The havoc student debt plays on the ability to qualify for mortgage loans was eased a bit recently.  Fannie Mae announced that it would waive its .25% fee previously applied to borrowers who refinanced their mortgages in order to pay off one of their student debt educational loans.  Prior to this announcement, borrowers had to pay an additional .25% to their interest rate on their home loan.

Since nearly one third of all loans are guaranteed by Freddie Mac and Fannie Mae instruments, this announcement, though not substantive in reducing payment responsibilities, is a very good start for student indebted homeowners to break a seemingly never-ending debt cycle.  When this program was piloted last November in San Francisco by  Sofi, Jonathan Lawless, Vice President of Fannie Mae, said that inquires about the new waiver were “…off the charts.”

The qualification caveat for this Fannie Mae fee waiver requires that the borrower must essentially use the fee waived money to pay off their own student or parent loan or a loan they co-signed.  Mortgage holders with private educational loan instruments do not have access to this waiver as private instruments have fewer benefits than those with federal educational loan instruments and their interest rates are higher.

Key elements to pay attention to with this Fannie Mae waiver are possible tax implications. Both federal and private educational loans allow tax deductions up to $2,500. on interest payments without having to itemize deductions.  Deductions on mortgage debt are allowable only if you do itemize, however.  With alternative minimum tax (AMT) accounts, no deductions are allowed on home equity interest. Cashing out via this refinancing plan to pay off $120,000. in student loans would then amount to interest deductions up to $100,000. of that debt as long as there is no other home equity debt and the borrower is not using an AMT account.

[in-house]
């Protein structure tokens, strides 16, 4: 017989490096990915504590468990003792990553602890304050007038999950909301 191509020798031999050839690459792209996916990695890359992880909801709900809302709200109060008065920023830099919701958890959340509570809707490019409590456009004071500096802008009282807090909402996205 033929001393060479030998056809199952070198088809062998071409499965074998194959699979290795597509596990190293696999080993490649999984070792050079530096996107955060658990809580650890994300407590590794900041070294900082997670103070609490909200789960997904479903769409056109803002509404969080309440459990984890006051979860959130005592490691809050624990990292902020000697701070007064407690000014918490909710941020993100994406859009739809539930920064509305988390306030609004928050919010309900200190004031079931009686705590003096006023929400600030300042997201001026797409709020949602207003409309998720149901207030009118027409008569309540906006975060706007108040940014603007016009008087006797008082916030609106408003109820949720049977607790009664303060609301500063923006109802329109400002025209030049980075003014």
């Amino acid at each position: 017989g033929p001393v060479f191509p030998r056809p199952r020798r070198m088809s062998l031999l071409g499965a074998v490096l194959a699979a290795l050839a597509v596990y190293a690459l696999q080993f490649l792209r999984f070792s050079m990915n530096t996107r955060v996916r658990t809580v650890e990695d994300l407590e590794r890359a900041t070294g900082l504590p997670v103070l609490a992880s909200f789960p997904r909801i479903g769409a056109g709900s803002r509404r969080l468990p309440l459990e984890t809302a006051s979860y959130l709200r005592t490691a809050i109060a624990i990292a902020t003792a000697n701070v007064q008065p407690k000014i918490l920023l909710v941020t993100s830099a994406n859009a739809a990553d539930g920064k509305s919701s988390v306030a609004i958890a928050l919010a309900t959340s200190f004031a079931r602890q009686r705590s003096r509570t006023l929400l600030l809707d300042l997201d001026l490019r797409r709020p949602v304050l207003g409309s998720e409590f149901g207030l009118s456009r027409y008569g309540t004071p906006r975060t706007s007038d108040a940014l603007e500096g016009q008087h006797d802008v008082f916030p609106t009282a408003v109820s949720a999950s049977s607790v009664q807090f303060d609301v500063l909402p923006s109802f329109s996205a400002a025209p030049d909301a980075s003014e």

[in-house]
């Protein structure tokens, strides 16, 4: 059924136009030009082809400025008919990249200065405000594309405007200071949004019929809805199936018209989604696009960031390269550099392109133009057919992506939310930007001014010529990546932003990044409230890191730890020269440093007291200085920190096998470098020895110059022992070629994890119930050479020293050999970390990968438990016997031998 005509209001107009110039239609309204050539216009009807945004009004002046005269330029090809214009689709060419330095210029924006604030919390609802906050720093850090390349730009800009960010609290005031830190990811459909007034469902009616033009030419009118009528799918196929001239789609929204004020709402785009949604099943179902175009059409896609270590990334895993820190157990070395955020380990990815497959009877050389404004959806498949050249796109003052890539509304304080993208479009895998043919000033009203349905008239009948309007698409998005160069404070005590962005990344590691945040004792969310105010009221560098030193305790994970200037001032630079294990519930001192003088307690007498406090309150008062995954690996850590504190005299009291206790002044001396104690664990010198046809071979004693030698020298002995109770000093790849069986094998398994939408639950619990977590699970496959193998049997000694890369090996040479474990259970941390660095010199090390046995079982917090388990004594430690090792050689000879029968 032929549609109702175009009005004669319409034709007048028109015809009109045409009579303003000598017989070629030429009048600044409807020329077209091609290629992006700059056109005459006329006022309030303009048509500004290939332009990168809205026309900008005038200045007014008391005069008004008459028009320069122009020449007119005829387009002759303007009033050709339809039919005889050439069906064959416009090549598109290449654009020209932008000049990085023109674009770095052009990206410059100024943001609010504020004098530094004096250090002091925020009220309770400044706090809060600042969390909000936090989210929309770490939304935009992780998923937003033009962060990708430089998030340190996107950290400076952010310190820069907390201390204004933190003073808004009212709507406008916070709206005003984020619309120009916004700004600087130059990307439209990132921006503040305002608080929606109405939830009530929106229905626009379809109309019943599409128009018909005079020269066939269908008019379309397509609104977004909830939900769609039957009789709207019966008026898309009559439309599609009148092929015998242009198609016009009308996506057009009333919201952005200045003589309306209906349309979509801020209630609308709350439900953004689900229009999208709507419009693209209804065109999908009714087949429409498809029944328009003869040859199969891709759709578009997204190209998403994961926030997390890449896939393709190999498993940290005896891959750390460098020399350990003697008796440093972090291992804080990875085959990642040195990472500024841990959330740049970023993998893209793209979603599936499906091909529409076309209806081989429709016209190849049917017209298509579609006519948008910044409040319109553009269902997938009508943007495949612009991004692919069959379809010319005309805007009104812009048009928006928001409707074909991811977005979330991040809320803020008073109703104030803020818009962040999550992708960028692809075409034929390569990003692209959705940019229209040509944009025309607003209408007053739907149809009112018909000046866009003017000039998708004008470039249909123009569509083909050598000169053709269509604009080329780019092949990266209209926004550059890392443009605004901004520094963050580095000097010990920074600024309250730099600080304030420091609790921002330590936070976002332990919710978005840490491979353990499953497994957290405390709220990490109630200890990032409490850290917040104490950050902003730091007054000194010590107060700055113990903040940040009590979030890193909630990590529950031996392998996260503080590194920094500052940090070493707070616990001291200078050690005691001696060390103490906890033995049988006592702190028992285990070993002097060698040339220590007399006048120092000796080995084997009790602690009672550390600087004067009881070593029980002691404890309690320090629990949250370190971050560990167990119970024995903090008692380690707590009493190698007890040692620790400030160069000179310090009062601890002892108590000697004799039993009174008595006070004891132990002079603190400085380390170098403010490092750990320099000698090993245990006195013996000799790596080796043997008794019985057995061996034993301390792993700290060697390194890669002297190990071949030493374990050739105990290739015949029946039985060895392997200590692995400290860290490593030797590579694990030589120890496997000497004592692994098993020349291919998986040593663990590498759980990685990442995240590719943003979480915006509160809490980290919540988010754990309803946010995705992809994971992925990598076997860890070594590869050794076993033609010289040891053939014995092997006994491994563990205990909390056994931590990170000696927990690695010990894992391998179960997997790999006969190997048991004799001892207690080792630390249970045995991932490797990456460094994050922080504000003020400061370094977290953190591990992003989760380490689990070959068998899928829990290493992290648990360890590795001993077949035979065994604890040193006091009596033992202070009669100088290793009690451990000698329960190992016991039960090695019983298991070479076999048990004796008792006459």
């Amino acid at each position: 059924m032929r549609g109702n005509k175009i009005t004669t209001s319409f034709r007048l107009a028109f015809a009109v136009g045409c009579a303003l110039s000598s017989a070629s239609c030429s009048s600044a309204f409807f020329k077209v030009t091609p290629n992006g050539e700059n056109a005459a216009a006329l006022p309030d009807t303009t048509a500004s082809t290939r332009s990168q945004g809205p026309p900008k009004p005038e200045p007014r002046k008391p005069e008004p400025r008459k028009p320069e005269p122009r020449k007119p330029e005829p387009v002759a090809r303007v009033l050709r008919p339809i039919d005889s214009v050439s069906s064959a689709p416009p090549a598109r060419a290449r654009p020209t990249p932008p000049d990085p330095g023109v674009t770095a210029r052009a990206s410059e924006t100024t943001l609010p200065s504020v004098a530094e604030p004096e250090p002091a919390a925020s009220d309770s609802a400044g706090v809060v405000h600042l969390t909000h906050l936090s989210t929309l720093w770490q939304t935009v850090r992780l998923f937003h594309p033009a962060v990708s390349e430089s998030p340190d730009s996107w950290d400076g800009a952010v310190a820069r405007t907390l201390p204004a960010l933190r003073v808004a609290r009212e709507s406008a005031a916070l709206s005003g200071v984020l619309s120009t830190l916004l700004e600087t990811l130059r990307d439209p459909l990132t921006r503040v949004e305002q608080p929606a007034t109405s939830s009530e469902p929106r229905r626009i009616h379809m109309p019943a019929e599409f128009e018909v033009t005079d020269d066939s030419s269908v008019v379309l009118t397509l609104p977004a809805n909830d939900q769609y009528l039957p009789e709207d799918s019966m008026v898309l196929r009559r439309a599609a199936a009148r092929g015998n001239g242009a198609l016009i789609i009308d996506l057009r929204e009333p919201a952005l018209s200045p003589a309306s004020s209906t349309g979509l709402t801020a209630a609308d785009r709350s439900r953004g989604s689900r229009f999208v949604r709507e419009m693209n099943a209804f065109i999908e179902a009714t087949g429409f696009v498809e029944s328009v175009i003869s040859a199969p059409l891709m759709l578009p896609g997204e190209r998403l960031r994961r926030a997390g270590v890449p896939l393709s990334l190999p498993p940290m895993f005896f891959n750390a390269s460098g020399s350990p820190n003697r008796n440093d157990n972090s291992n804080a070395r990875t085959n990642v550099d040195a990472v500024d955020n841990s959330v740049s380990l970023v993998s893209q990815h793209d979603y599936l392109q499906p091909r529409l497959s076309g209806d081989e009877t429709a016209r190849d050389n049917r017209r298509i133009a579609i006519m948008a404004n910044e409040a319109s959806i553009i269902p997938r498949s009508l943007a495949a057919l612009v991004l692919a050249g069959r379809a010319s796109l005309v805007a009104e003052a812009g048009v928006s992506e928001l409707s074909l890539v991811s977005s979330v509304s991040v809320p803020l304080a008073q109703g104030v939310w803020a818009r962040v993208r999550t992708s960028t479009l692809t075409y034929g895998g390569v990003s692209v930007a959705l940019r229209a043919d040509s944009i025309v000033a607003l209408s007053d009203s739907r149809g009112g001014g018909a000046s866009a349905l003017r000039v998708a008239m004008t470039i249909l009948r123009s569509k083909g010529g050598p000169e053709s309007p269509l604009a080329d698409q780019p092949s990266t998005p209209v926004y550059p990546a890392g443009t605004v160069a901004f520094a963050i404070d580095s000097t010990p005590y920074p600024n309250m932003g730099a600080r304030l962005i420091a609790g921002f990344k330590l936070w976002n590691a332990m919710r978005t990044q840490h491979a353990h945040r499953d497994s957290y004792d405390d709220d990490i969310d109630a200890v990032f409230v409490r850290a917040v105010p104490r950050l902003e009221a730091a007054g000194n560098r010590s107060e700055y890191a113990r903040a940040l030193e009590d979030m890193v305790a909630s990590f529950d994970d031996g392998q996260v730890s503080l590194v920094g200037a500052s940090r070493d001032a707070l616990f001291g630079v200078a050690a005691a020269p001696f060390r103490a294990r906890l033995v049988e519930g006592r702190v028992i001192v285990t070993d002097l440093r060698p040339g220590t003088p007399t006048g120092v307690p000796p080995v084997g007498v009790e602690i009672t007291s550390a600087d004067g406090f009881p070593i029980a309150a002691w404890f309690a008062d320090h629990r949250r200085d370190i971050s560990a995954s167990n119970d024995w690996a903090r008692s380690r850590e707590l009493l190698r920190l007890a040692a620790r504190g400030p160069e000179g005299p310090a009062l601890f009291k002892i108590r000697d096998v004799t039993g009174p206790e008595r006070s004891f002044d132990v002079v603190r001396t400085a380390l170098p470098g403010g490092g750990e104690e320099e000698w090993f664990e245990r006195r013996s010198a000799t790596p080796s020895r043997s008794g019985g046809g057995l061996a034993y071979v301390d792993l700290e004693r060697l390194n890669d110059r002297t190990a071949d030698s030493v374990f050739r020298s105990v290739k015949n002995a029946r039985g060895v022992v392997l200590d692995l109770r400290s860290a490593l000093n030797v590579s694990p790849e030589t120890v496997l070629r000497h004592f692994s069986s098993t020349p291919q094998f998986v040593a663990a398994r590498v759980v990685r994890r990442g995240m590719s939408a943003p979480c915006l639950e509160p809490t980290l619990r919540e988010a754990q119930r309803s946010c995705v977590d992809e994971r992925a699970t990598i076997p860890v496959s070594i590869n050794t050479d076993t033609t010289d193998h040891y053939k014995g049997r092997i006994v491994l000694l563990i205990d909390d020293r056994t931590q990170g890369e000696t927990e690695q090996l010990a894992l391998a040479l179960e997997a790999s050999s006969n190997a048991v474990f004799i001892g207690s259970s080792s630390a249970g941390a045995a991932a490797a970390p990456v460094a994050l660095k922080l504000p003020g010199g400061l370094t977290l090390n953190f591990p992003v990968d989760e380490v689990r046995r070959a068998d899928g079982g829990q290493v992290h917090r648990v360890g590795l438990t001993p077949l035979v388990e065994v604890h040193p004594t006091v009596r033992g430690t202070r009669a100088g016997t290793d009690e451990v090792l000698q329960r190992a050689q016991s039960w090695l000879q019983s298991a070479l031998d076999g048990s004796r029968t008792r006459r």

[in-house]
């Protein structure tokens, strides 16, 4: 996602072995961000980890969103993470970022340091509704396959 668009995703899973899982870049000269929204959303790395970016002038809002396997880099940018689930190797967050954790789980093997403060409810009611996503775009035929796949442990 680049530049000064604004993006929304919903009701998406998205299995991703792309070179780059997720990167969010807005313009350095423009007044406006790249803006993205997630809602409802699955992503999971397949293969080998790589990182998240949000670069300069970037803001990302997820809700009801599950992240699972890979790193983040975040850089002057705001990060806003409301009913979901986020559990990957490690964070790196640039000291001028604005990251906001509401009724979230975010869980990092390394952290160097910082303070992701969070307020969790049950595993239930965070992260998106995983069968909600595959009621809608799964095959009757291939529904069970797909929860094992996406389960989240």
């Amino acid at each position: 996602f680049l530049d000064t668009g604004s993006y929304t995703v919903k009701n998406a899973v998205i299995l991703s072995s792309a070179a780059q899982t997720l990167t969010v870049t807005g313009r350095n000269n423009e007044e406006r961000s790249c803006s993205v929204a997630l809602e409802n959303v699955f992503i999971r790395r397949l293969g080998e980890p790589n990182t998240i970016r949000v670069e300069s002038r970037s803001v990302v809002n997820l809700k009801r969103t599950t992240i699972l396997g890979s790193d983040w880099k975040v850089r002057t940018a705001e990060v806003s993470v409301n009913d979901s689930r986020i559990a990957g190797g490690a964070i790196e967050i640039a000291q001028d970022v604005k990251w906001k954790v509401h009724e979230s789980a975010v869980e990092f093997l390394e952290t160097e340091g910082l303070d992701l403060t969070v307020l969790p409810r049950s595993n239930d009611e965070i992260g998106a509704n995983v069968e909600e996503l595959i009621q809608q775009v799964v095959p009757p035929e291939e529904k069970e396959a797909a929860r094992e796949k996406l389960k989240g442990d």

Additionally, for borrowers who can prove that someone else (parent, employer, etc.) paid off your non-mortgage debt in the last 12 months, Fannie Mae will “…no longer count that debt in your debt-to-income ratio (student debt, credit card debt, auto loan debt) when qualifying for a loan..” and the borrower will likely qualify for a better interest rate.  And borrowers who are on income-based student debt repayment plans, such as medical students with a large amount of student debt who will soon be able to repay their debt quickly due to soon-to-be surging  higher incomes, will be able to pay less than the full amount of their federal student loan because they will pay back that loan faster.

Bottom line, this new Fannie Mae fee waiver for student loan indebted homeowners does ease mortgage restrictions BUT, as always, borrowers should consult with a savvy financial planner and/or tax attorney before signing up and signing on.